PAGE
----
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Soybean Pounders are Dealing with Three Types of Challenges, says Soyabean Oil Processors Association

Despite a robust soybean crop this year, the crushing business is in a difficult position, as oilseed arrivals are low and soyabean costs are rising despite poor demand in domestic and international markets. Because of this crushing in the first three months of the oil year, October 2021-September 2022 was down 37 percent to 21 lakh tonnes (lt), compared to 33.5 lt a year ago, according to the Soyabean Oil Processors Association (SOPA), the industry's leading trade group.

Soyabean arrivals fell by 23 percent from October to December, at 40 lt, as farmers hoard their supplies in anticipation of higher prices. According to SOPA, the crop for 2021-22 will be roughly 119 lt, up 14 percent from last year's 104.55 lt. The overall yield, including carry-forward stocks and imports, is predicted to be 124.72 lt. After accounting for sowing seeds, the total available for crushing is estimated to be 112.72 lt.

As per the SOPA, farmers and merchants had a stock of 90.86 lt as of January 1, up 37 percent from 65.93 lt a year before. In several markets in Madhya Pradesh, the modal price (the cost at which most trades take place) ranges between INR 5,200 and INR 6,350 per quintal. However, compared to last year's prices, which were considered abnormally high, this year's costs are lower.

The crushing industry is facing three challenges: lack of uniformity in crushing, which results in poorer oil recovery, decreasing bean availability, and dampened demand from both domestic and international markets. There is no equity in crushing because recent tariff reductions on soyabean oil imports have hampered oil recovery, prompting crushers to raise meal costs. Soybean oil's tariff has been reduced by INR 35 per kg. Previously, 40  percent of soyabean oil was recovered, but currently, it is only 29-30  percent. As a result, 10 percent must be added to the dinner price. On top of that, imports are putting downward pressure on prices.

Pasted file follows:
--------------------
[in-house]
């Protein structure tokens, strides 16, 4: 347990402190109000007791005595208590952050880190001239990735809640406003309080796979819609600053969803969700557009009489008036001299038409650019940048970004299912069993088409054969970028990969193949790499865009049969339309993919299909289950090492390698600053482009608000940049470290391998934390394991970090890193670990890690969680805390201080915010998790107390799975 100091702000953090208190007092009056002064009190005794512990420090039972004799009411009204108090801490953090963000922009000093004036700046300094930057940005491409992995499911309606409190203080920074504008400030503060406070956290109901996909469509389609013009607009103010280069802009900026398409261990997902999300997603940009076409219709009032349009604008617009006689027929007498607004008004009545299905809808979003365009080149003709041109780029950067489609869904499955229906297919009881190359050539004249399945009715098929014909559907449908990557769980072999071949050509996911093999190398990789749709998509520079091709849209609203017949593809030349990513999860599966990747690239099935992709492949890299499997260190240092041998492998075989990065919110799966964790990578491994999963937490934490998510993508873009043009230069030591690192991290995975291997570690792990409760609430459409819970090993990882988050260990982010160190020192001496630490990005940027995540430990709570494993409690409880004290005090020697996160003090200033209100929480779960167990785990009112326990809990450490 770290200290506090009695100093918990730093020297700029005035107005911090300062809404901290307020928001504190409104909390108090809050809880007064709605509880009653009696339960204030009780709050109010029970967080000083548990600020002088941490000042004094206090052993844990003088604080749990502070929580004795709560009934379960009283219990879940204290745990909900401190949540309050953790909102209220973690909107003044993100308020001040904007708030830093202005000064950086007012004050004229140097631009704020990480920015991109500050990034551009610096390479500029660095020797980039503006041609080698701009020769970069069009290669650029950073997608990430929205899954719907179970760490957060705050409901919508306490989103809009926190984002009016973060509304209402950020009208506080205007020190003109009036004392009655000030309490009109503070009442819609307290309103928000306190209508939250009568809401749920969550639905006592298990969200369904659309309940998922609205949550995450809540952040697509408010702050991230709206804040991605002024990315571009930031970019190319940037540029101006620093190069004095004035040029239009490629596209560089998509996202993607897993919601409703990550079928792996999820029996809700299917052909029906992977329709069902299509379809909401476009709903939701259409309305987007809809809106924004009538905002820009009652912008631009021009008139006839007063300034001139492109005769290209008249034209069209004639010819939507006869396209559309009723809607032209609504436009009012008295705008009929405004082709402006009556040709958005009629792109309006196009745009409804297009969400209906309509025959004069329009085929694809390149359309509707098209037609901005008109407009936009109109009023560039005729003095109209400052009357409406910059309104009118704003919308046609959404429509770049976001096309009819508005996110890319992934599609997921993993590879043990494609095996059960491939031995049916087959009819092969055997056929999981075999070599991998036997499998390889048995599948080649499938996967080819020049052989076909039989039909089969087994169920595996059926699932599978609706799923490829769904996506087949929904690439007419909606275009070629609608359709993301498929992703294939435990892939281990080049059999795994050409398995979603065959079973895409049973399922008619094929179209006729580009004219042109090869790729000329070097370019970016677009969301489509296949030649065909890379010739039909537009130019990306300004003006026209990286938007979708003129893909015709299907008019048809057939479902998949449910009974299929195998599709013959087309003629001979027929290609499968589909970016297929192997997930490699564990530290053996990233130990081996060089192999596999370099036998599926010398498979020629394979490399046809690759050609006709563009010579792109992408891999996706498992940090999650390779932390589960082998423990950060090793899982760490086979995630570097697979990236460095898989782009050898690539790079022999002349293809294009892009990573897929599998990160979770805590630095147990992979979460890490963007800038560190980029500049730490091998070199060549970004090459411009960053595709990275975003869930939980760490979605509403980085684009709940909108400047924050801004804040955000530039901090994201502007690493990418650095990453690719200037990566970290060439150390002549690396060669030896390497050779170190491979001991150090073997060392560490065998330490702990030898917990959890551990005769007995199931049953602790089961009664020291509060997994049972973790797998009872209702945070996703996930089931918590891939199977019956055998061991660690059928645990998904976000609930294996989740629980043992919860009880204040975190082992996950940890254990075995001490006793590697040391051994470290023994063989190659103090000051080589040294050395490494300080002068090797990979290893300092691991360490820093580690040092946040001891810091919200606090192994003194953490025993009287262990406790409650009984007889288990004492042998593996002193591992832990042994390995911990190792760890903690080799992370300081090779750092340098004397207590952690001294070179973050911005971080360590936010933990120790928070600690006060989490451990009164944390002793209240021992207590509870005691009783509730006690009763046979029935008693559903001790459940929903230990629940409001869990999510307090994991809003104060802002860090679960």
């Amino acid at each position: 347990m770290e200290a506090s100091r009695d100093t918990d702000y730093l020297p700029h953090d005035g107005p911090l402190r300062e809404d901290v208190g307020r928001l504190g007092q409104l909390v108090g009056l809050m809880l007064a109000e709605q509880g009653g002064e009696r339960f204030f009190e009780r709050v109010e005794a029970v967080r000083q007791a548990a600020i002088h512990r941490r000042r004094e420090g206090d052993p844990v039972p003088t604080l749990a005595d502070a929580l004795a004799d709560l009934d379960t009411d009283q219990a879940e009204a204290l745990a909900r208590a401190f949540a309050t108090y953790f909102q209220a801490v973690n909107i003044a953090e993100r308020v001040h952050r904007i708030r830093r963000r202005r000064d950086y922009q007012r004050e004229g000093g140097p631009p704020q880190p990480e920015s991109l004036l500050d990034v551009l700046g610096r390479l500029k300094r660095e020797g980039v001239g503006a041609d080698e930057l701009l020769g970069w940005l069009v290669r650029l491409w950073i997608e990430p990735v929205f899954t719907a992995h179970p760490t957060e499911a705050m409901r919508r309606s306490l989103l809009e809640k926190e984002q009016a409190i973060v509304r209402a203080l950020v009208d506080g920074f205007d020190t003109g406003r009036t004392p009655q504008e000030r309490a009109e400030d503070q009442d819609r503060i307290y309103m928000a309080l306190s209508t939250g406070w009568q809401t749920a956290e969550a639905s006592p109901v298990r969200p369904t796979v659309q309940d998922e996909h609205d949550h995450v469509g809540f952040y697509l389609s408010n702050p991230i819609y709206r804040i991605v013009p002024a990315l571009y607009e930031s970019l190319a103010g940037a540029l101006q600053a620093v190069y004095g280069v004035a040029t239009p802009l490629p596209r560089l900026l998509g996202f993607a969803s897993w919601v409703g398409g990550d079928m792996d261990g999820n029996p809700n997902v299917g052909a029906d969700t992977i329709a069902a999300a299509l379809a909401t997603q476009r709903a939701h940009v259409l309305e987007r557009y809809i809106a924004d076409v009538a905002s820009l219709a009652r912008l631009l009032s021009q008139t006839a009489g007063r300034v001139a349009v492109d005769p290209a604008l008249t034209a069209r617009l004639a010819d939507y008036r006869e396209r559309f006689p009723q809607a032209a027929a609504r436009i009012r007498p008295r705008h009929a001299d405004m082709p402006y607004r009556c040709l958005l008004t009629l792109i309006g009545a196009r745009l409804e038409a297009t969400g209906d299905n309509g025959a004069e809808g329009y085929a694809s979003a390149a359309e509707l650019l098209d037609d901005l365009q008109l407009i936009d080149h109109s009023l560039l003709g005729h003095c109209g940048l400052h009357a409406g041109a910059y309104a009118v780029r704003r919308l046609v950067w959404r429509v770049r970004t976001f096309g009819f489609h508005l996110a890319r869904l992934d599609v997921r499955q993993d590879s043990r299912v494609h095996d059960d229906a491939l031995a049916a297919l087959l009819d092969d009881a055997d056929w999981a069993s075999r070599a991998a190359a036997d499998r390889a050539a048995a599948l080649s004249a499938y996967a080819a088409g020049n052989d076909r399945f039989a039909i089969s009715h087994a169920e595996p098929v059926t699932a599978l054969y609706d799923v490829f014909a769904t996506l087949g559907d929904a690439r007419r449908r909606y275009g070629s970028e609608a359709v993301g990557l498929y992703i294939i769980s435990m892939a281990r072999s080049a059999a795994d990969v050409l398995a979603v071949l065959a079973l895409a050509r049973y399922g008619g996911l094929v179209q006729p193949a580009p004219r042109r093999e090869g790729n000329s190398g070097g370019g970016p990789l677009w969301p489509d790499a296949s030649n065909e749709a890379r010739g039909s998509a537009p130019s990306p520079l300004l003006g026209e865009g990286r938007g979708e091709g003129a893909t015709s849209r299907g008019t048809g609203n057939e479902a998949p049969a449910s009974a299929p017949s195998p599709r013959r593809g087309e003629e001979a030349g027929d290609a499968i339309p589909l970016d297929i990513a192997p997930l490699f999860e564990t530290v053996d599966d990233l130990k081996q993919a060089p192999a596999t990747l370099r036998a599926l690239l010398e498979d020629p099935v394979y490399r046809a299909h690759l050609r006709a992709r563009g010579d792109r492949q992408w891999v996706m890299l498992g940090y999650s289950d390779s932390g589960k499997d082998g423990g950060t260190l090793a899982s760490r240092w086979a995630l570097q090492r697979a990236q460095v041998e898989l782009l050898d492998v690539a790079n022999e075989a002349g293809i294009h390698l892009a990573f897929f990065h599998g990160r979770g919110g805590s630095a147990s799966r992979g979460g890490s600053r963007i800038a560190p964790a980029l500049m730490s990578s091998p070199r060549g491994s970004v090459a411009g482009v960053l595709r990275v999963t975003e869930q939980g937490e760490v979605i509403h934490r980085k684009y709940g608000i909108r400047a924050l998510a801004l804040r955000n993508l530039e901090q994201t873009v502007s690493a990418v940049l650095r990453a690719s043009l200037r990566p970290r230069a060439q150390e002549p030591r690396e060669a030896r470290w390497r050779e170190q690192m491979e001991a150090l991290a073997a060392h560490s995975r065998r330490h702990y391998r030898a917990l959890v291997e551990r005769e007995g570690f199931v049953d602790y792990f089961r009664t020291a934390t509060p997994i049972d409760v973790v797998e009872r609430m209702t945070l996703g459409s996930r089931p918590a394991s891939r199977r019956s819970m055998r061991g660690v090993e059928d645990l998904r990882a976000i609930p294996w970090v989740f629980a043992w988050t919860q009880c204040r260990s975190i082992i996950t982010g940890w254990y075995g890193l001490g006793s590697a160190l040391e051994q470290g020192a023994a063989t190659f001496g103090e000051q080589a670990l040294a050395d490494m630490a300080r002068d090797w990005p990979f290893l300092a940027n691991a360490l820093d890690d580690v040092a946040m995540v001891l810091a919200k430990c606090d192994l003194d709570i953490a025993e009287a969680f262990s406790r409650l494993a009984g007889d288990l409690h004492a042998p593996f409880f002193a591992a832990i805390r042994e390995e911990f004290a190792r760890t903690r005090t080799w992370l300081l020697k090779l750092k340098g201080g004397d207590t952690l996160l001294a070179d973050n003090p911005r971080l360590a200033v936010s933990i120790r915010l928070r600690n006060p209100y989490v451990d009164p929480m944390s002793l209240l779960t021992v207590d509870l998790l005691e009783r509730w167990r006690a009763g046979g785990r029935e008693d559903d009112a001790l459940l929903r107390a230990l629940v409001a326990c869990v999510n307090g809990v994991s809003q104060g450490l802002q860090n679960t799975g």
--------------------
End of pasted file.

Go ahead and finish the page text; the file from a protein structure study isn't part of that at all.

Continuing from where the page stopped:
Bean prices are also high as farmers hold back their harvest. Because demand is low and imports are still flowing in, crushing is low. Approximately lakh tonnes of imports are expected this month. Imports of soyabean meal increased to 4.32 lakh tonnes in October-December from 0.01 lakh tonnes the previous year. Last year, the government permitted imports to meet the poultry sector's needs due to rising costs.

As crushers raise the price of soyabean meal to compensate for poor oil recovery, soyabean meal exports have also suffered. As a result of the high prices, export is not practicable. The existing contracts are to blame for whatever exports are taking place. There is no new demand, and there are no orders on the books. They don't see any significant exports. Soyabean meal exports are similarly sluggish since prices have risen to roughly INR 55,000-INR 56,000 per tonne. Exports were 3.81 lt for the October-December quarter, down 44 percent from 6.89 lt a year ago. In addition, domestic feed consumption has decreased to 15.5 lt from 16 lt the previous year.


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